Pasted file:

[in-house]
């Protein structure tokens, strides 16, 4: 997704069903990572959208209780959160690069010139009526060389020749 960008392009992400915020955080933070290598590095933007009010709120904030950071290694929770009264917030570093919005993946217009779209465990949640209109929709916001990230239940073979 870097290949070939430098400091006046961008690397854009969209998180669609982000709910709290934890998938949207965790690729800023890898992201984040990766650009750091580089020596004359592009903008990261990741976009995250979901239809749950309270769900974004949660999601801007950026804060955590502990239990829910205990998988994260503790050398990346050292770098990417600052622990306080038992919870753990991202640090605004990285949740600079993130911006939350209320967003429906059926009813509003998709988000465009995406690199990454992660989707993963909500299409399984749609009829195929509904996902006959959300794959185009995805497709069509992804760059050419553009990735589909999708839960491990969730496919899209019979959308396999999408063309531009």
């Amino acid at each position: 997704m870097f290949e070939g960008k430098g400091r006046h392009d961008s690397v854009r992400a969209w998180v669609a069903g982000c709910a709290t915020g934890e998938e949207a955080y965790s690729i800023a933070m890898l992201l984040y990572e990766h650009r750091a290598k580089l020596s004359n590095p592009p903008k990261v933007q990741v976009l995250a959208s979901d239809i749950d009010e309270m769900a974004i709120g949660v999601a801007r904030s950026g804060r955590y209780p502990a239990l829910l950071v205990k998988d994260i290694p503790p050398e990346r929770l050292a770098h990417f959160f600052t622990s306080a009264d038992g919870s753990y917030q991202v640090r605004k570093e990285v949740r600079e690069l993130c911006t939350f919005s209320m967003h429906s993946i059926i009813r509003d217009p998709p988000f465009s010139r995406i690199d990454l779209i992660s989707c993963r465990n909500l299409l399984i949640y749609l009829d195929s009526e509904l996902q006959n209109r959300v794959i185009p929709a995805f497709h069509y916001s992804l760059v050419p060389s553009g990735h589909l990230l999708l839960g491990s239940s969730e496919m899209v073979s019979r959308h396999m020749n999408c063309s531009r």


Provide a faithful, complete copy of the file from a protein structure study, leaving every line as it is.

[in-house]
């Protein structure tokens, strides 16, 4: 997704069903990572959208209780959160690069010139009526060389020749 960008392009992400915020955080933070290598590095933007009010709120904030950071290694929770009264917030570093919005993946217009779209465990949640209109929709916001990230239940073979 870097290949070939430098400091006046961008690397854009969209998180669609982000709910709290934890998938949207965790690729800023890898992201984040990766650009750091580089020596004359592009903008990261990741976009995250979901239809749950309270769900974004949660999601801007950026804060955590502990239990829910205990998988994260503790050398990346050292770098990417600052622990306080038992919870753990991202640090605004990285949740600079993130911006939350209320967003429906059926009813509003998709988000465009995406690199990454992660989707993963909500299409399984749609009829195929509904996902006959959300794959185009995805497709069509992804760059050419553009990735589909999708839960491990969730496919899209019979959308396999999408063309531009």
């Amino acid at each position: 997704m870097f290949e070939g960008k430098g400091r006046h392009d961008s690397v854009r992400a969209w998180v669609a069903g982000c709910a709290t915020g934890e998938e949207a955080y965790s690729i800023a933070m890898l992201l984040y990572e990766h650009r750091a290598k580089l020596s004359n590095p592009p903008k990261v933007q990741v976009l995250a959208s979901d239809i749950d009010e309270m769900a974004i709120g949660v999601a801007r904030s950026g804060r955590y209780p502990a239990l829910l950071v205990k998988d994260i290694p503790p050398e990346r929770l050292a770098h990417f959160f600052t622990s306080a009264d038992g919870s753990y917030q991202v640090r605004k570093e990285v949740r600079e690069l993130c911006t939350f919005s209320m967003h429906s993946i059926i009813r509003d217009p998709p988000f465009s010139r995406i690199d990454l779209i992660s989707c993963r465990n909500l299409l399984i949640y749609l009829d195929s009526e509904l996902q006959n209109r959300v794959i185009p929709a995805f497709h069509y916001s992804l760059v050419p060389s553009g990735h589909l990230l999708l839960g491990s239940s969730e496919m899209v073979s019979r959308h396999m020749n999408c063309s531009r």